Middle East / Weekly Wow!

[Weekly WOW #025] An Agricultural Goldmine in Israel’s Negev Desert:

From Unwelcoming Wasteland to Garden of Eden

It used to be that the word “desert” would conjure up visions of endless mountains of sand and rock: barren, unrelentingly arid and hot, but beautiful in its own right. That was until my Israeli cousin took Simon, Otto and me on two excursions into the Negev, where the only endless attribute was the number of WOWs we could utter.

You’ve read about the Ramon Crater and the argan trees grown by Yoni at Orlyya, but the Negev as a whole tells an amazing story of ingenuity and the will to survive and grow.

Herbs Growing in the Negev Desert
Herbs Growing in the Negev Desert
Scattered Herb Plants being Cultivated in the Negev Desert
Scattered Herb Plants being Cultivated in the Negev Desert

Let’s start where we left off at Orlyya. As magnificent as the story of Yoni’s argan trees may be, they are not the only WOW on his property. He also cultivates an assortment of fresh organically grown herbs that dot the landscape in large clumps. Along with familiar, plants like rosemary and lemon grass, Yoni grows herbs with exotic names such as White Micromeria and Origanum syriacum-hyssop. These plants are used to treat all sorts of ailments from indigestion to high blood pressure. On the Orlyya website you will find a list of herbs, their uses and how to prepare them.

But organic herbs and argan trees are just the top of the sand dune, so to speak. The Negev, which comprises 60 per cent of Israel’s land mass, is in a perpetual state of shrinkage. Since the 1960’s, Israel has been perfecting desert agriculture, and leads the world in this area.

Despite the fact that more than half the country is not naturally conducive to agriculture, Israel still manages to produce 95 per cent of the food required to feed its population.

Approximately 2.5 per cent of Israel’s GDP and 3.6 per cent of its exports come from agriculture. In fact, Israel is one of the largest exporters of fresh produce, as well as a leader in agriculture technologies.

One of my favorite fruits of these technologies that is transforming the Negev is cherry tomatoes. The amount of water and its mineral content used to grow them make them two to three times sweeter than your average supermarket tomatoes. You can take it from someone who spent an entire week gorging on multi-colored cherry and grape tomatoes and sweet peppers from the Negev. Each bite was an explosion of juicy sweetness that only made me want more.

Vineyard Deep into the Negev Desert
Vineyard Deep into the Negev Desert

The Negev produces tomato crops three to four times larger than any other country in the world. Along with the tomatoes and peppers, the Negev offers up cucumbers, zucchini, grapes for some intensely delicious wines, olives, flowers and many other gems that make life sweet.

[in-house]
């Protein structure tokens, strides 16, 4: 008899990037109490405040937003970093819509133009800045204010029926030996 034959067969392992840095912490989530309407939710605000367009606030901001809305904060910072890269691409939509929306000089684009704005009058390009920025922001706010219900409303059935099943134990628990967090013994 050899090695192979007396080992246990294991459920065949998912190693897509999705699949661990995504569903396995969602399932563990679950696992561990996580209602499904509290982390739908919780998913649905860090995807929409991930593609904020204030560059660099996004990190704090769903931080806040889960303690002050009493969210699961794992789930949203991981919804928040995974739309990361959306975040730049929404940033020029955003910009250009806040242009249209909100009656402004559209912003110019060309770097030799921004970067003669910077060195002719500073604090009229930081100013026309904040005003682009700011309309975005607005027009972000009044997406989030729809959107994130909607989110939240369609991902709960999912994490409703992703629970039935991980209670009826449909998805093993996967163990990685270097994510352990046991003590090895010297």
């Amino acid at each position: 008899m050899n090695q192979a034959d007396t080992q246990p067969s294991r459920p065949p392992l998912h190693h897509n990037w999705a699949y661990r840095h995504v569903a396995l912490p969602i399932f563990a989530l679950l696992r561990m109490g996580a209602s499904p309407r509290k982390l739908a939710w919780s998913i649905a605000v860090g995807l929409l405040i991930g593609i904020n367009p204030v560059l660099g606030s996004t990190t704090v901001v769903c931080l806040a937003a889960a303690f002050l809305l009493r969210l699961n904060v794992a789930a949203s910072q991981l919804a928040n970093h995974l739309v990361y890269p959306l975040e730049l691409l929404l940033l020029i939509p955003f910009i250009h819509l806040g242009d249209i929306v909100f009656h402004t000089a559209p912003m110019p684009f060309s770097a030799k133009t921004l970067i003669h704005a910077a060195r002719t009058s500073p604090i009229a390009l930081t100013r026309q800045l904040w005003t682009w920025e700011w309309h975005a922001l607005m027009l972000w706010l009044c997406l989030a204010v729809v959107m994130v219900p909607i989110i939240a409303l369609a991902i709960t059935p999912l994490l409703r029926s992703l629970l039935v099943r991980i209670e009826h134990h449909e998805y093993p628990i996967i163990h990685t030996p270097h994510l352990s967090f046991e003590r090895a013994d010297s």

Flowers at the Edge of the Negev Desert
Flowers at the Edge of the Negev Desert

Yes, flowers. I’m not talking about cactus flowers, either. Every February, areas of the North Negev hold the South Red Anemone Festival, a celebration of health over four weekends beginning in late January. At this time of year, the anemones are at their peak, spreading thick carpets of small red flowers where, theoretically, there should be sand. When we visited the area, we had just missed the festival. Instead of red blooms, we were treated to a profusion of the yellow version of the same flowers. We may have missed the red flowers and the party, but what we did see was pretty WOWsome.

Israel’s first prime minister, David Ben-Gurion, was adamant that the Negev be included as part of the new Jewish state. He believed that the land, although considered to be uninhabitable, could be made fertile. He had unshakable faith in the determination and ingenuity of the native population and the Holocaust survivors who poured into Israel from Europe, Asia and North Africa.

David Ben-Gurion's House in the Negev Desert
David Ben-Gurion’s House in the Negev Desert

But for Ben-Gurion, it wasn’t enough to simply support the cultivation of the Negev from afar. He and his American-born wife, Paula, built their simple home in the desert, and were hands-on involved with the day-to-day operations of a near-by kibbutz. Their home is now open for public tours, – well worth the time and entry fee. The couple’s burial place is in the garden on a hilltop overlooking a stunning view of the Tsin Valley.

View from The Ben-Gurion Grave Site Over the Tsin Valley
View from The Ben-Gurion Grave Site Over the Tsin Valley

True to Ben-Gurion’s vision, Israeli researchers have developed ground-breaking technologies that enable brackish water to be used for irrigation,. There may be very little fresh water beneath the Negev, but the supply of brackish water is virtually unlimited. These technologies can hold the key to feeding hungry populations world wide.

Ben-Gurion’s faith has been rewarded ten-fold by the flourishing farms and settlements to be found in the Negev. If he were alive today, he would surely look at all that has been accomplished, and say WOW!

The Negev Foundation website provides detailed information about cultivation of the desert.

2 Comments

  • avatar image

    Penny

    Feb 19, 2015

    Reply

    Oh, yes, Tanya, those tomatoes were something special. They were like guilt-free candy. I could have survived on them all day!

  • avatar image

    Tanya Roberts

    Feb 07, 2015

    Reply

    How how I would love to taste those cherry tomatoes! Amazing how they produce that much for their own consumption. This should teach us a lot. Thanks for sharing!

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